It has been a HUMID week in Fargo, North Dakota! What does humidity mean? Humidity is the amount of moisture that is in the air. When it's humid out, it makes a hot day feel even hotter. Have you ever gotten out of a hot shower and seen steam on your mirror? It sure feels muggy if you have the door closed without the fan running! Why is it that humid air makes it feel warmer?
Test it out:
1. Stand in your bathroom with the door closed. Bring a thermometer in and check the temperature.
2. Turn the shower on hot and leave the thermometer in the bathroom. Shut the door and leave the bathroom for about three minutes.
3. Come back and check it out. What do you notice about the mirror? Does the air feel different? Check the thermometer for any temperature changes.
You probably noticed that the bathroom felt much warmer after the hot shower had been running for a while!
Option 1: Analyze the weather
YOU WILL NEED:
- Internet to check weather.
1. Check the weather each day for two weeks. Record the high, the low, the humidity, and the "feels like."
2. Analyze your results.
Questions to think about:
* Was the humidity typically higher on hotter days or cooler days?
* Did the humidity affect the "feels like" temperature?
* Did the humidity have a larger affect on hotter days or cooler days?
Option 2: Create your own psychrometer
How do you measure humidity? In this activity, you get to create your own humidity-measuring tool called a psychrometer. Another name for the psychrometer is a wet and dry bulb thermometer. This is because a psychrometer is made of two thermometers: one with wet material wrapped around the bulb and the other with the bulb kept dry. See the picture below for reference.
YOU WILL NEED:
* Two identical thermometers
* Gauze or cotton balls
* Rubber band
* Board or sturdy piece of cardboard
* Thick string or wire
Here's what to do!
1. Place both thermometers outside right next to each other for 15 minutes. Check to make sure that they both say the same temperature. This will ensure that they both work identically.
2. Wrap gauze or cotton balls around the bulb of one of the thermometers and secure it with the rubber band. Dip the gauze-wrapped bulb in water.
3. Tape both thermometers to a sturdy piece of cardboard. They should be parallel to each other with both bulbs hanging off the end of the board. Make sure they are very secure!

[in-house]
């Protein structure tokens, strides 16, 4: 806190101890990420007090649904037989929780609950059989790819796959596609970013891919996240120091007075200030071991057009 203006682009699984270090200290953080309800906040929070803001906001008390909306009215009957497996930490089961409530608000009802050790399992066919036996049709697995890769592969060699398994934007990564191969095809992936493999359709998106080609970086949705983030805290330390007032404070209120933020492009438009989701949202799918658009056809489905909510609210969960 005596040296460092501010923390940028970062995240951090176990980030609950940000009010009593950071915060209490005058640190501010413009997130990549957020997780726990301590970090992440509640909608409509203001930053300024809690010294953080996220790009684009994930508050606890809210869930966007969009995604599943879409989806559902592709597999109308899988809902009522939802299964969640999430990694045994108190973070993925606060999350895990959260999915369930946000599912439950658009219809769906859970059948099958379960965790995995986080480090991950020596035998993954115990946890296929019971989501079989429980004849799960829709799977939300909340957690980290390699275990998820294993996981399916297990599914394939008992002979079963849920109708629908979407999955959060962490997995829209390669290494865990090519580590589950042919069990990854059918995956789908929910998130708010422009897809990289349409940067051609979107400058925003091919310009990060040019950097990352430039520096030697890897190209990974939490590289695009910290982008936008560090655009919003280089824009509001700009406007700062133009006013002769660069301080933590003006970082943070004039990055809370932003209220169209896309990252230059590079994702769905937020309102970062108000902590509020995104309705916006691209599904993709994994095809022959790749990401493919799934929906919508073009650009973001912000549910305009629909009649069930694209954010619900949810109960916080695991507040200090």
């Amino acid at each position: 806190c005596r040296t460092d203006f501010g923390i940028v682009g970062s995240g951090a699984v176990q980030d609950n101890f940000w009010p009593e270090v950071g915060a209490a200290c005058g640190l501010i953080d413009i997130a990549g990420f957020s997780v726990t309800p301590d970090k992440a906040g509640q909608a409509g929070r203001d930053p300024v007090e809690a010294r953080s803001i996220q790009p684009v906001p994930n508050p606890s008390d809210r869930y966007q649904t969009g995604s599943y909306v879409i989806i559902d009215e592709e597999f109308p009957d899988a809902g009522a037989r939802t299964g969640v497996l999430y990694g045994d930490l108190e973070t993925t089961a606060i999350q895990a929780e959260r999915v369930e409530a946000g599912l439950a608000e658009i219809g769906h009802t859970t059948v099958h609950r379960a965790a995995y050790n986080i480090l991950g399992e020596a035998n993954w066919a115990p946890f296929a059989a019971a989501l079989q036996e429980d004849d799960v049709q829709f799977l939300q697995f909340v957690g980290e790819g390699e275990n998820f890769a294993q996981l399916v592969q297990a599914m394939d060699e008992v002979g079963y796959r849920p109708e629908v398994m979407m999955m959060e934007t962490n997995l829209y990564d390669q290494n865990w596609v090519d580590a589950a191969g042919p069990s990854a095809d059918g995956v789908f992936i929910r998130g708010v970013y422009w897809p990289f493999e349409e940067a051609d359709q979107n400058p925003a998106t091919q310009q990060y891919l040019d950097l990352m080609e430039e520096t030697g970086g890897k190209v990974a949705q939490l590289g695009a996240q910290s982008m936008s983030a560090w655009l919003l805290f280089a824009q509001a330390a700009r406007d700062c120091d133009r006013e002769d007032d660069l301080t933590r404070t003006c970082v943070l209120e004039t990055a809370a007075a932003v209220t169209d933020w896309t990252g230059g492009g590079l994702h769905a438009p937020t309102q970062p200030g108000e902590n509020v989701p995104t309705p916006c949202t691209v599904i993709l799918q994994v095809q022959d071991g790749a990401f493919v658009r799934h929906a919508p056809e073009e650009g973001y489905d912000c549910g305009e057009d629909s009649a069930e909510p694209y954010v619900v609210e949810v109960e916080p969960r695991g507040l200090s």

4. Punch a hole in the end of the cardboard opposite the bulbs. Tie a string through the hole, about a foot long. Make sure the string is tightly knotted.
5. Now for the fun part! Go outside in an open space and START SWINGING! Hold on tight to the string and swing the psychrometer around for 2 minutes. The swinging will help the water surrounding the wet bulb evaporate quickly.
6. Stop swinging every 30 seconds and check the temperatures. Eventually, the wet bulb temperature will quit lowering and level off. Once the wet bulb temperature has leveled off, record the temperature for the both the dry bulb and the wet bulb.
7. Now to find the relative humidity, you subtract the wet bulb temperature from the dry bulb temperature.
Dry bulb = 22 degrees Celsius
Wet Bulb = 17 degrees Celsius
22 - 17 = 5
Temperature difference = 5
8. Now that you have the difference, you consult the psychometric chart to find the relative humidity. The video below contains the psychometric chart and provides an example of how to calculate relative humidity based on your findings.
Image and Video Credits, in order of appearance:
Draper, John William. 1861. Psychrometer, “A textbook on chemistry”. Uploaded from Wikimedia Commons on 6/19/2016. https://commons.wikimedia.org/wiki/File:Psychrometer1861.png. Public Domain Image.
Rafalik, Christopher. “Calculating Relative Humidity using Sling Psychrometer” Published 11/15/2013. Accessed 6/19/2016. https://www.youtube.com/watch?v=14Q3-VtVDAI.